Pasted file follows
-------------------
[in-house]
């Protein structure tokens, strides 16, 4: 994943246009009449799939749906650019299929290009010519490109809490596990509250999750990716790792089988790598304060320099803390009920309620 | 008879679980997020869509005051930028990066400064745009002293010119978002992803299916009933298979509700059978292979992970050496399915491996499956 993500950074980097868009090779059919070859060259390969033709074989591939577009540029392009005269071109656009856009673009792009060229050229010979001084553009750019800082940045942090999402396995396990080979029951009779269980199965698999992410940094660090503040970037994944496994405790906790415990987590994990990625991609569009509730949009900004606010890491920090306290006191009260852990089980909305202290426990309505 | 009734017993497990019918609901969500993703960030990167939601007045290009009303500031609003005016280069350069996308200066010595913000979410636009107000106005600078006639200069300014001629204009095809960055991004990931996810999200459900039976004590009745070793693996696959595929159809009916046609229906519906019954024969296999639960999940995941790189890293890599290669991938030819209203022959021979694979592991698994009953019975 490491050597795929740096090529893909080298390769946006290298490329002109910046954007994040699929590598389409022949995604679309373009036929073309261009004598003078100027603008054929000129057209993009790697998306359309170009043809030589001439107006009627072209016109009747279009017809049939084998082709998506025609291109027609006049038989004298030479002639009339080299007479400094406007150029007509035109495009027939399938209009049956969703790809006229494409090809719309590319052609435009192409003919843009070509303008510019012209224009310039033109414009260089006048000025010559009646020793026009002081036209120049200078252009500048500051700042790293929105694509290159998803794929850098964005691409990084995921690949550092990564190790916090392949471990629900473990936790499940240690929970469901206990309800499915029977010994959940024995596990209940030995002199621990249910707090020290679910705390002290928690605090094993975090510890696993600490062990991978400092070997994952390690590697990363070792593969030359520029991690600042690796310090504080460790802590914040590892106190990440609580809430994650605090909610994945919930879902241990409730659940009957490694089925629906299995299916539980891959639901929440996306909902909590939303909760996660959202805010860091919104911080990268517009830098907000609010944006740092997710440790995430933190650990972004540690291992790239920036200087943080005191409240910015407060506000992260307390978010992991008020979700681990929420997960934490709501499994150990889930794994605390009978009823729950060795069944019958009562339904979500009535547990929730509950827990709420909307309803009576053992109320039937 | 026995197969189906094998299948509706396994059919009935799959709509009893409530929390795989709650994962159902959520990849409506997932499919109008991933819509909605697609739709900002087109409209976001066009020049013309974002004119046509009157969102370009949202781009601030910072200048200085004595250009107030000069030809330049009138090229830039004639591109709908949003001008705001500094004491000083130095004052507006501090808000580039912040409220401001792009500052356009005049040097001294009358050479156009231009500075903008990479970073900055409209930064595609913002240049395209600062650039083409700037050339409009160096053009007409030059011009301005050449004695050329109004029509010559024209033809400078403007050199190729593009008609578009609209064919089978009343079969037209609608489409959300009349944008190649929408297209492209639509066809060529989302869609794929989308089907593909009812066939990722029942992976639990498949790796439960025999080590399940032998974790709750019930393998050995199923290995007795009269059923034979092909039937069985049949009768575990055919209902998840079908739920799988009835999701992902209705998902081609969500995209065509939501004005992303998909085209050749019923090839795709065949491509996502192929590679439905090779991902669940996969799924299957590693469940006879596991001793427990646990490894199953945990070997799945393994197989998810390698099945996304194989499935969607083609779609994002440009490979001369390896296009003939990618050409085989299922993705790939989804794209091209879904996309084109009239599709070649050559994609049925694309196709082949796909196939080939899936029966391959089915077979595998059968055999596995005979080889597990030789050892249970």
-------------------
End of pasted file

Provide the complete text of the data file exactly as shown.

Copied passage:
[in-house]
């Protein structure tokens, strides 16, 4: 994943246009009449799939749906650019299929290009010519490109809490596990509250999750990716790792089988790598304060320099803390009920309620 | 008879679980997020869509005051930028990066400064745009002293010119978002992803299916009933298979509700059978292979992970050496399915491996499956 993500950074980097868009090779059919070859060259390969033709074989591939577009540029392009005269071109656009856009673009792009060229050229010979001084553009750019800082940045942090999402396995396990080979029951009779269980199965698999992410940094660090503040970037994944496994405790906790415990987590994990990625991609569009509730949009900004606010890491920090306290006191009260852990089980909305202290426990309505 | 009734017993497990019918609901969500993703960030990167939601007045290009009303500031609003005016280069350069996308200066010595913000979410636009107000106005600078006639200069300014001629204009095809960055991004990931996810999200459900039976004590009745070793693996696959595929159809009916046609229906519906019954024969296999639960999940995941790189890293890599290669991938030819209203022959021979694979592991698994009953019975 490491050597795929740096090529893909080298390769946006290298490329002109910046954007994040699929590598389409022949995604679309373009036929073309261009004598003078100027603008054929000129057209993009790697998306359309170009043809030589001439107006009627072209016109009747279009017809049939084998082709998506025609291109027609006049038989004298030479002639009339080299007479400094406007150029007509035109495009027939399938209009049956969703790809006229494409090809719309590319052609435009192409003919843009070509303008510019012209224009310039033109414009260089006048000025010559009646020793026009002081036209120049200078252009500048500051700042790293929105694509290159998803794929850098964005691409990084995921690949550092990564190790916090392949471990629900473990936790499940240690929970469901206990309800499915029977010994959940024995596990209940030995002199621990249910707090020290679910705390002290928690605090094993975090510890696993600490062990991978400092070997994952390690590697990363070792593969030359520029991690600042690796310090504080460790802590914040590892106190990440609580809430994650605090909610994945919930879902241990409730659940009957490694089925629906299995299916539980891959639901929440996306909902909590939303909760996660959202805010860091919104911080990268517009830098907000609010944006740092997710440790995430933190650990972004540690291992790239920036200087943080005191409240910015407060506000992260307390978010992991008020979700681990929420997960934490709501499994150990889930794994605390009978009823729950060795069944019958009562339904979500009535547990929730509950827990709420909307309803009576053992109320039937 | 026995197969189906094998299948509706396994059919009935799959709509009893409530929390795989709650994962159902959520990849409506997932499919109008991933819509909605697609739709900002087109409209976001066009020049013309974002004119046509009157969102370009949202781009601030910072200048200085004595250009107030000069030809330049009138090229830039004639591109709908949003001008705001500094004491000083130095004052507006501090808000580039912040409220401001792009500052356009005049040097001294009358050479156009231009500075903008990479970073900055409209930064595609913002240049395209600062650039083409700037050339409009160096053009007409030059011009301005050449004695050329109004029509010559024209033809400078403007050199190729593009008609578009609209064919089978009343079969037209609608489409959300009349944008190649929408297209492209639509066809060529989302869609794929989308089907593909009812066939990722029942992976639990498949790796439960025999080590399940032998974790709750019930393998050995199923290995007795009269059923034979092909039937069985049949009768575990055919209902998840079908739920799988009835999701992902209705998902081609969500995209065509939501004005992303998909085209050749019923090839795709065949491509996502192929590679439905090779991902669940996969799924299957590693469940006879596991001793427990646990490894199953945990070997799945393994197989998810390698099945996304194989499935969607083609779609994002440009490979001369390896296009003939990618050409085989299922993705790939989804794209091209879904996309084109009239599709070649050559994609049925694309196709082949796909196939080939899936029966391959089915077979595998059968055999596995005979080889597990030789050892249970």